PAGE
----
Choosing a domain name for a new client is a difficult task. Domain names are the crux of a website’s existence. A bad name can create a negative impact on branding and the ability to strengthen the domain value. A good domain name is essentially priceless (tacky but true) in name, branding, ease of understanding, and catchiness.
This article piggybacks on another Smashing article but it stops short of domain extensions. Here, we are going to discuss generic Top Level Domains (gTLDs), country top level domains (ccTLDs), new and exciting domain extensions for 2009, domain hacks, and internationalized domains.
Learning this will make you even more of an awesome designer or developer for clients. You need to think of a variety of domains and possibilities for new sites, as well as uniquely branding corporate websites with domain extensions. Domain names are not a lackluster industry, it is a hidden industry that is vital to the success and maintenance of the Internet.
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1. Boring Stuff First: Short Background Information
The birth of Domains
In 1983 the Domain Name System (DNS) was invented so people did not have to remember a long string of funny numbers. DNS inherits its structure from an even older systems but it was with the birth of the DNS that we are able to type in letters instead of numbers.
When domain names become fashionable, domains owners needed to control the rights of their domain names, and an administrative authority was necessary. Fifteen years later ICANN saw the day of light and its governing purpose is to coordinate all the unique domain names on the web today.
Current use of domain extensions
Today there are a few groups of domain extensions: gTLDs, ccTLDs, and the personal domains. The most well-known generic Top-Level Domain (gTLD) is the .com, an international extension for everyone from large corporations to small personal websites. Being the most popular extension in the world, it is increasingly difficult to find a .com domain name. It has led to new and creative ways of setting up domain names. The .com will always be in demand but it is not as sought after than in the earlier years.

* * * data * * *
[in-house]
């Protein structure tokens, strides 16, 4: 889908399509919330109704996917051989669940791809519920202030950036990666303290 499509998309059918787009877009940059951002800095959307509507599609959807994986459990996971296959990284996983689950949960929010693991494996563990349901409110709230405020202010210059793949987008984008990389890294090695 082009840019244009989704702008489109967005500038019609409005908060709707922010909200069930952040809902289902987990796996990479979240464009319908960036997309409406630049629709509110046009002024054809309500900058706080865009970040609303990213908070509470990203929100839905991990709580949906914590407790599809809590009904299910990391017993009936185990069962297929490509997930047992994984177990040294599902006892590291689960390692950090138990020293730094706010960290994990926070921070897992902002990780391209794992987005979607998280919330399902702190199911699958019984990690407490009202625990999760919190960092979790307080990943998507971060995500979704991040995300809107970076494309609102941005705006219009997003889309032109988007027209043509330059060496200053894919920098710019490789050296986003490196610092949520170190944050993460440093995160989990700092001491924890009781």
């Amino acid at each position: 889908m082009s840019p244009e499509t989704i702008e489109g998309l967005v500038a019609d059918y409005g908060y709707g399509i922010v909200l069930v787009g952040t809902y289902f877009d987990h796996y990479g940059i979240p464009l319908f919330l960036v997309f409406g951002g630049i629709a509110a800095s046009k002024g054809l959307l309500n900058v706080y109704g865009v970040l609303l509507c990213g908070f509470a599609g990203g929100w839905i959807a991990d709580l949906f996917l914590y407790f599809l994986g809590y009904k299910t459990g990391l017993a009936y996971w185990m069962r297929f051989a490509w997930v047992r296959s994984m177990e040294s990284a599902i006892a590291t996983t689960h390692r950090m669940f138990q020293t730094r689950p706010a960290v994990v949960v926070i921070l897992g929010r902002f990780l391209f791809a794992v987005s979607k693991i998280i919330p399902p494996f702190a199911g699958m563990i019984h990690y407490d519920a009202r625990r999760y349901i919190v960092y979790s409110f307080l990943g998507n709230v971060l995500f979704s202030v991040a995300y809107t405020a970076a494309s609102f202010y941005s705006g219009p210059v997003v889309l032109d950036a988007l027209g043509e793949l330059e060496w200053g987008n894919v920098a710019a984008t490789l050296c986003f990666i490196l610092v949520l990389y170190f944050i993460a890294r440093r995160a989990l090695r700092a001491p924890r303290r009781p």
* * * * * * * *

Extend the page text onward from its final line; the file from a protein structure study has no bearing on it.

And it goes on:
Other domain extensions that are frequently used on the web today are: .net, .org, .co.uk, .de, .fr and .it. As you can see, there is a healthy mix of both generic top-level domains (gTDL) and country code top-level domains (ccTLD) among many of the websites of today.
Registering a Domain Name
There are two alternatives to register a domain name: 1) via a web hosting provider, or 2) through a legitimate domain registrar. A registrar has the ability to manage gTLDs but not all ccTLDs. Each country decides which registrars that are allowed to sell its ccTLD; check the country’s domain website where country domains may be bought.
Fun facts about domain names:
- All 3 letter possibilities are gone on .com
- All 4 letter words are depleted on .com
- The most popular registered domain name length is 11 characters
- There are 255,000+ domain names that are 32 characters or longer
- All of the top 10,000 family names are registered as a domain name
- The most common letter to start a domain with is S
- More than 270,000 domains contain the sequence SEX
2. gTLDs: Generic Top Level Domains
Generic TLDs are divided into three sets: unrestricted, sponsored and geographic. Unrestricted gTLDs can be registered by anyone who wants one. The core group consists of .com, .info, .net and .org. Sponsored gTLDs have been underwritten by an organization or private agency; .aero is an example for the air-transport industry. Geographic gTLDS are not common, only .cat and .asia exist today, but they are to be used in connection with a geographical, ethnic or cultural group.
List of gTLDs
The domains are marked as restricted or unrestricted. Registricted domain registers must meet certain conditions to receive such a domain; unrestricted is okay for anyone. For example, If you have clients that fall into hospitality or museum industries, you can help them obtain a restricted domain.
- .aero - air transportion; restricted